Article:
In Christian churches, people are left to come and go as they please and even believe what they choose... if they don't like what they are hearing they are free to either ignore it, or leave. There are rare exceptions, but that would be for another post. (the Amish could be a semi-decent example since they actively practice the shunning of baptised members who leave the group. The Amish only baptize adults who are able to choose the church on their own. If they choose not to be baptized, they are not shunned)

I sometimes attend Mennonite meetings in my area (similar to Amish). Mennonites hold some of the same values and ideologies I do, but in other ways, they believe things that I absolutely do not. For example their belief in a physical and burning hell. I don't believe in a physical hell, or hell at all for that matter... they have not changed my thinking at all. I choose to ignore the parts I don't agree with and we agree to disagree. In order for me to develop Stockholms syndrome, the Mennos would have to hold me captive, threaten me harm, mete out punishment and torture me into beliving in Hell and cause a complete turn around in my personality for me to be considered a sufferer of Stockholms. But, that doesn't happen.  

I can see how you would come up with this preposterous theory based on your own personal bias, but it's super misplaced and I think it's a dangerous parallel to draw. Like I said, it diminishes those that really do suffer from this horrible syndrome. They don't ever really fully recover in most cases. Victims that suffer from Stockholms have witnessed and experienced horrors that I hope you NEVER experience.

In fact, after doing a little reading this evening, some of the best documented cases of Stockholms are servicemen that have been held prisoners of war. Other good cases are probably the one regarding teh young woman in California that was recently found after being held captive for 20 years, or the woman who was held captive in Belgium not so long ago. Elizabeth Smart who was abducted in Salt Lake city was probably a potential Stockholms candidate, but wasn't held for long enough to completely change her personality. She was not yet feeling sympathetic toward her abductor. She was rescued in time.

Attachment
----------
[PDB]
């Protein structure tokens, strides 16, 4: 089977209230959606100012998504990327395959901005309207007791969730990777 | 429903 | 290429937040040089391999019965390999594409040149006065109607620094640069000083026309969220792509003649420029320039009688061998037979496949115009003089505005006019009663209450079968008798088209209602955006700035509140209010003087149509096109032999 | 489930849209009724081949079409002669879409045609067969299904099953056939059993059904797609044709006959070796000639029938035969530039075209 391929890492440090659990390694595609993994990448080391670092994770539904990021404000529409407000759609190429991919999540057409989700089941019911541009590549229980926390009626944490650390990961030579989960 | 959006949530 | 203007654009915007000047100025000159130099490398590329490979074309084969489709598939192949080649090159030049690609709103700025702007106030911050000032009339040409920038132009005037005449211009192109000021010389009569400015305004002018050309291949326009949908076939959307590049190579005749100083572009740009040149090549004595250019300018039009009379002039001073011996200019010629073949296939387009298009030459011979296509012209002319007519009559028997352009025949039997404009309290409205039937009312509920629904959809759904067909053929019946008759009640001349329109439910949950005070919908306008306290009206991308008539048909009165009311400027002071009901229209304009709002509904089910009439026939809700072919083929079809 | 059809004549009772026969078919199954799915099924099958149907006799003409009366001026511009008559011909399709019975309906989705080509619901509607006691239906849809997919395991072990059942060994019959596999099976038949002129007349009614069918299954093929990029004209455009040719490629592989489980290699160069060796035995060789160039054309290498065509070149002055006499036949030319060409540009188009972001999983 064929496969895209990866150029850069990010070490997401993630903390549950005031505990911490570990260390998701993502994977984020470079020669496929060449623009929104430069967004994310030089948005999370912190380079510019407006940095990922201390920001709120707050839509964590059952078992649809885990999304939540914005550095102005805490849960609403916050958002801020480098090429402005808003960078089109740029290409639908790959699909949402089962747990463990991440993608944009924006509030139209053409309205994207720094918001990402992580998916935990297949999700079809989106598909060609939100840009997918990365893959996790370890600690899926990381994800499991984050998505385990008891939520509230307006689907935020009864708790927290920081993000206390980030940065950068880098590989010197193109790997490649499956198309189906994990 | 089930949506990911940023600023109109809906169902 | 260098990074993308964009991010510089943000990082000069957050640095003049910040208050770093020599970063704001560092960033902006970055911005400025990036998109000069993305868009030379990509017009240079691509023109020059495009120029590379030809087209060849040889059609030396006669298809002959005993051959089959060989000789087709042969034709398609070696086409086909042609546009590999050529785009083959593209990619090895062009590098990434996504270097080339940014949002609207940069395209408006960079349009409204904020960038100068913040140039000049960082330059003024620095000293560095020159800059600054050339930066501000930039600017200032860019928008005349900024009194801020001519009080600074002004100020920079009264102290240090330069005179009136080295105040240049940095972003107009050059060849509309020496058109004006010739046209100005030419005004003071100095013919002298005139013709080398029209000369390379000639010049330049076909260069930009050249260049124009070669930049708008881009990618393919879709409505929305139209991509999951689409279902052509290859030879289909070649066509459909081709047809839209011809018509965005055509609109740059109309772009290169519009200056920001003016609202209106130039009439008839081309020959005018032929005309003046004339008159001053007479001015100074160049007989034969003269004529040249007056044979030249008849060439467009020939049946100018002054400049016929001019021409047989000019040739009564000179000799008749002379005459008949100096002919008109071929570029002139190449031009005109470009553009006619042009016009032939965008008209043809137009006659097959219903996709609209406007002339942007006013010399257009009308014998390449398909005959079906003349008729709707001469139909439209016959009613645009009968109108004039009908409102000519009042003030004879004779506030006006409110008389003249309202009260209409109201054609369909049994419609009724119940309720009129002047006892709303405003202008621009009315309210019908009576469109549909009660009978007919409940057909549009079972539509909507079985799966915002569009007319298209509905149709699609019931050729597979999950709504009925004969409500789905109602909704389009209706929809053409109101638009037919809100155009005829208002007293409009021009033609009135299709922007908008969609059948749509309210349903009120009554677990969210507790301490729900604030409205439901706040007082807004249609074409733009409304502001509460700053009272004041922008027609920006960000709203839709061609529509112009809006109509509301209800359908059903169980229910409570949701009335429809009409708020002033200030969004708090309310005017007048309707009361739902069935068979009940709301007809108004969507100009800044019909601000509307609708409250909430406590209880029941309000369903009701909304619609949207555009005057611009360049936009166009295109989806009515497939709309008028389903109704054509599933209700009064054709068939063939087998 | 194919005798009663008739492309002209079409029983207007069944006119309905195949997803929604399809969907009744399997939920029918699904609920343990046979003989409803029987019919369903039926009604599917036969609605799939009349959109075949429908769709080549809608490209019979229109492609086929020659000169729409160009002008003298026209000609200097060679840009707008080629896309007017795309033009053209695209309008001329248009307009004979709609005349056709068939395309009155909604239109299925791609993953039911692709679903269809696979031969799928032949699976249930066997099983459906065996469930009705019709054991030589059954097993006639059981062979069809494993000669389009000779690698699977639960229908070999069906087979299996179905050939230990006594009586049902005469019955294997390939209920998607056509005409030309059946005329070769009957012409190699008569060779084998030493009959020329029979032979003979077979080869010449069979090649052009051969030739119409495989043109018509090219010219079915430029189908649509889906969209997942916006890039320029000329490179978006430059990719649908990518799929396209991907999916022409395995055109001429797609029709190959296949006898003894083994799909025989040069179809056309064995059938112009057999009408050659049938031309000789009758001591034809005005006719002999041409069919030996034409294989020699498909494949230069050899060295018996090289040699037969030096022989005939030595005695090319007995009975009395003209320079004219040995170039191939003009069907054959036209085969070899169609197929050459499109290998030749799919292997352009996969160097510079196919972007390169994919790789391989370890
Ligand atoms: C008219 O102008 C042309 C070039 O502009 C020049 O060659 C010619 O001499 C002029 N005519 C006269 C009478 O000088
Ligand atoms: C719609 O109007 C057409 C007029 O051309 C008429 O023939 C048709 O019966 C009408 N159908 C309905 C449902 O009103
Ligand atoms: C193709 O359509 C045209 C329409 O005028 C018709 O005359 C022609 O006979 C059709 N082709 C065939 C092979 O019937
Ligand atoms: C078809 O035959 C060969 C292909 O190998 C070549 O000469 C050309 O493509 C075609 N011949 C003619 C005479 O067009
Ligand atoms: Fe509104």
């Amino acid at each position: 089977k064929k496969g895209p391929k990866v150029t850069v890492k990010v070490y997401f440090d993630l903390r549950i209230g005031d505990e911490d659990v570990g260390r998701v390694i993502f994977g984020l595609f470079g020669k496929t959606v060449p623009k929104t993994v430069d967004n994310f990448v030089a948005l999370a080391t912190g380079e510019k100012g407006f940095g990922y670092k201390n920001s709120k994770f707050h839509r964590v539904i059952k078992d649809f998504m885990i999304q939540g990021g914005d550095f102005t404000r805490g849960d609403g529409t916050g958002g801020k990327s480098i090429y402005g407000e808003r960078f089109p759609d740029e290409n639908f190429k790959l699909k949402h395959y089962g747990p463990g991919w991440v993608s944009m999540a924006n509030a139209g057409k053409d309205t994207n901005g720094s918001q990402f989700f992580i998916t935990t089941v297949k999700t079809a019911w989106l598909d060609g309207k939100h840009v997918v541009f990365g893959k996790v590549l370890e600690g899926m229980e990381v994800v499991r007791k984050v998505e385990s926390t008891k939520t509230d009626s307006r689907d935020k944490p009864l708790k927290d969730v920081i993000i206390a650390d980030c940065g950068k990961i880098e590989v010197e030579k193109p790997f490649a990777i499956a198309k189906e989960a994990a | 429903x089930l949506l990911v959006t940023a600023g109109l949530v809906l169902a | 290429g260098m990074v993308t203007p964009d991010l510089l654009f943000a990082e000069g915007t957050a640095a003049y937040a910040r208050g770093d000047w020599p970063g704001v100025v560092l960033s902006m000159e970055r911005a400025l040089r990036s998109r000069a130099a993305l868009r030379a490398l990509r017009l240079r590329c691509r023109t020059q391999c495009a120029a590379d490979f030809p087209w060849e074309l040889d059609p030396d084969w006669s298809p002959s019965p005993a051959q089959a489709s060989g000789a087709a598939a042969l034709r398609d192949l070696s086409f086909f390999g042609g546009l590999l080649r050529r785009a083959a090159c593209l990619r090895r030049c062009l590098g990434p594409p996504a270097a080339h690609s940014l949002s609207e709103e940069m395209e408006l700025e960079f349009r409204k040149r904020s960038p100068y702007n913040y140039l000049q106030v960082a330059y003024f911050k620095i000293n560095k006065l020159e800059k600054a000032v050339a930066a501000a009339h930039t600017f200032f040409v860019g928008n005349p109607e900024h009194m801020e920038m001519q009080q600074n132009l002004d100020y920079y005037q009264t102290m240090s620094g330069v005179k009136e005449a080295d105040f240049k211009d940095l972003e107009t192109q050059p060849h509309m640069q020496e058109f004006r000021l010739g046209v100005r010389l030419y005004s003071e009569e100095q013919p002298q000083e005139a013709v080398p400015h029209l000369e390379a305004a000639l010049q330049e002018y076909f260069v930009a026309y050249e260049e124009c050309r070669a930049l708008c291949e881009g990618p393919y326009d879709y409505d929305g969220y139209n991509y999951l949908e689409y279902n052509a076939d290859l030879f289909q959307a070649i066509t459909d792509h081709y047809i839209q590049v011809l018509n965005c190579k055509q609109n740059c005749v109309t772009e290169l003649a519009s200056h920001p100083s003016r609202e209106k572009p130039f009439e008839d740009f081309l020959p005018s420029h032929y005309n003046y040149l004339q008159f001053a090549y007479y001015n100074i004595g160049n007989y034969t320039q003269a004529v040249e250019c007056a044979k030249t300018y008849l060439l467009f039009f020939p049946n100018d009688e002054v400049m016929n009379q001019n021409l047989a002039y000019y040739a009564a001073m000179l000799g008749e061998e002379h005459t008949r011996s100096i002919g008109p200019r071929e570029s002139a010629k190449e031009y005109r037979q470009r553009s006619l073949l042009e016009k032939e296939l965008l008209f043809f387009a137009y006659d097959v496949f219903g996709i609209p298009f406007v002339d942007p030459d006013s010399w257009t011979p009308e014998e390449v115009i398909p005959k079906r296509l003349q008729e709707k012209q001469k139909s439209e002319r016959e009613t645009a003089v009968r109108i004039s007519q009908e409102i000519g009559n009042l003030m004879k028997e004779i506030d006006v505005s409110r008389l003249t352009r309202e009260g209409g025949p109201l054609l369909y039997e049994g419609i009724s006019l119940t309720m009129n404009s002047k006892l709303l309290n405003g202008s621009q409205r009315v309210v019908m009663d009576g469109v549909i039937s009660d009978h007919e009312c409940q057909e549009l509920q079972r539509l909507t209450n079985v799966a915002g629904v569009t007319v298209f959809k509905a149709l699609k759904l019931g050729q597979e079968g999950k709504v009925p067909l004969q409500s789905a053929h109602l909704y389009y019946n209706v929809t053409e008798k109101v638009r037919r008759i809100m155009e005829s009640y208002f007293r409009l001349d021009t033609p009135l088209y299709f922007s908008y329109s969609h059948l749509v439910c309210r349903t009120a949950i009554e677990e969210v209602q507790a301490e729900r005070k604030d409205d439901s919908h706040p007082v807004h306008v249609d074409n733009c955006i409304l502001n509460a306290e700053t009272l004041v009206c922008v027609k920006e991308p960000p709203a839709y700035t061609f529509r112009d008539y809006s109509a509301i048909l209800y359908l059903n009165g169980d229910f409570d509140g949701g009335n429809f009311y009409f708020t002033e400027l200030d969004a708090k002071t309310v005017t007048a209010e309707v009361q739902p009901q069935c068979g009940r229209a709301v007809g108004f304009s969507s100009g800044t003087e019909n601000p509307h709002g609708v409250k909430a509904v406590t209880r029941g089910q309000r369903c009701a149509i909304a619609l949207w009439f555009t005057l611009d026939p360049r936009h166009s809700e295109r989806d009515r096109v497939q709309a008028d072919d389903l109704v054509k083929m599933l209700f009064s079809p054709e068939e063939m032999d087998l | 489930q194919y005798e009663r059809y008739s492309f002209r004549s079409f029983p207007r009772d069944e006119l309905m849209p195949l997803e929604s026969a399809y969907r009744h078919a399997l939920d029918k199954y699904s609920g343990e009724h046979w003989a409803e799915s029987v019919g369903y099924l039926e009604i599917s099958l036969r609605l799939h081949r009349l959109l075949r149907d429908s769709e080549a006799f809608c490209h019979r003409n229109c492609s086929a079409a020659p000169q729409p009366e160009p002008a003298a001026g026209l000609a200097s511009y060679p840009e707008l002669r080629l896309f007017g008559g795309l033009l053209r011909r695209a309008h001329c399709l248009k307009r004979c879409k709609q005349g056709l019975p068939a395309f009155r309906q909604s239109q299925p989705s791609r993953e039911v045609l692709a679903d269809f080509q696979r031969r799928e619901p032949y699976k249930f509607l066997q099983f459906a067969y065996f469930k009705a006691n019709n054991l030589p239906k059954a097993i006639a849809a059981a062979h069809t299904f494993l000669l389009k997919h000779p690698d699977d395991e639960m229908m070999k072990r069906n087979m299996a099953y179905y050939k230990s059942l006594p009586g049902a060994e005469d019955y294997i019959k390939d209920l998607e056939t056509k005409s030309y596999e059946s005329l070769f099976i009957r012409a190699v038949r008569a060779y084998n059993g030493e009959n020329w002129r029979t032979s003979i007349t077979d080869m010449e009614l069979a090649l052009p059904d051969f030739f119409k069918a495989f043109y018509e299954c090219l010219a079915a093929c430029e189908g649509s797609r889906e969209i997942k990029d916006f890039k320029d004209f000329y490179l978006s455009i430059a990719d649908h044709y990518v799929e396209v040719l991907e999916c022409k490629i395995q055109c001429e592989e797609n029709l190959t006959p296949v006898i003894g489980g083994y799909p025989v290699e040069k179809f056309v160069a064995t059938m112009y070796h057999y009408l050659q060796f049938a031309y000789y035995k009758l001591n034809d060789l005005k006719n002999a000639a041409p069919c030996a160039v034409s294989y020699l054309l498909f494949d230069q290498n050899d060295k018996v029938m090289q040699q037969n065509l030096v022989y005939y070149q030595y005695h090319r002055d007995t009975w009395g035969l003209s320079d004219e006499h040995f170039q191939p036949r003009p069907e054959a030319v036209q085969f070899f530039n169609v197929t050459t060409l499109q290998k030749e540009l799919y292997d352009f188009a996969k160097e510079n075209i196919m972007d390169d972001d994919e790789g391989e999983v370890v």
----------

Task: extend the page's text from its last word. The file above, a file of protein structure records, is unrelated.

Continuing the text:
Edited by MissMelsWell, 19 September 2009 - 02:22 AM.

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#27    Sherapy

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Posted 19 September 2009 - 02:29 AM

View PostMissMelsWell, on 19 September 2009 - 02:14 AM, said:

I think you're quite wrong.

I know NO person that's converted to a religion who felt threatened by Hell and that's why they converted. LOL. In fact, most people I know who have converted to a religion have done so because they want to be around other people who think the same way they do already. I mean, people who join the KKK already believe they are the superior race, the KKK just confirms it for them. Same with religions... I hate to use the KKK as an example but it was the most colorful (pardon the pun) example I could come up with.

People don't just waltz into a church and get converted. They listen, they see if their own beliefs already match what's being said, and they convert because it already jives with what they believe, OR they walk out and try another group that's more closely aligned with their thinking already. Stockholm Syndrome requires a COMPLETE change of a personality, they start to behave and believe things that are completely at odds with their personality and they would have had to have done it under the threat of physical harm to their person.

People don't get held captive by mainstream churches. However, they could be captivated by some of the things a certain group believes in. But that's two entirely different things.

In Christian churches, people are left to come and go as they please and even believe what they choose... if they don't like what they are hearing they are free to either ignore it, or leave. There are rare exceptions, but that would be for another post. (the Amish could be a semi-decent example since they actively practice the shunning of baptised members who leave the group. The Amish only baptize adults who are able to choose the church on their own. If they choose not to be baptized, they are not shunned)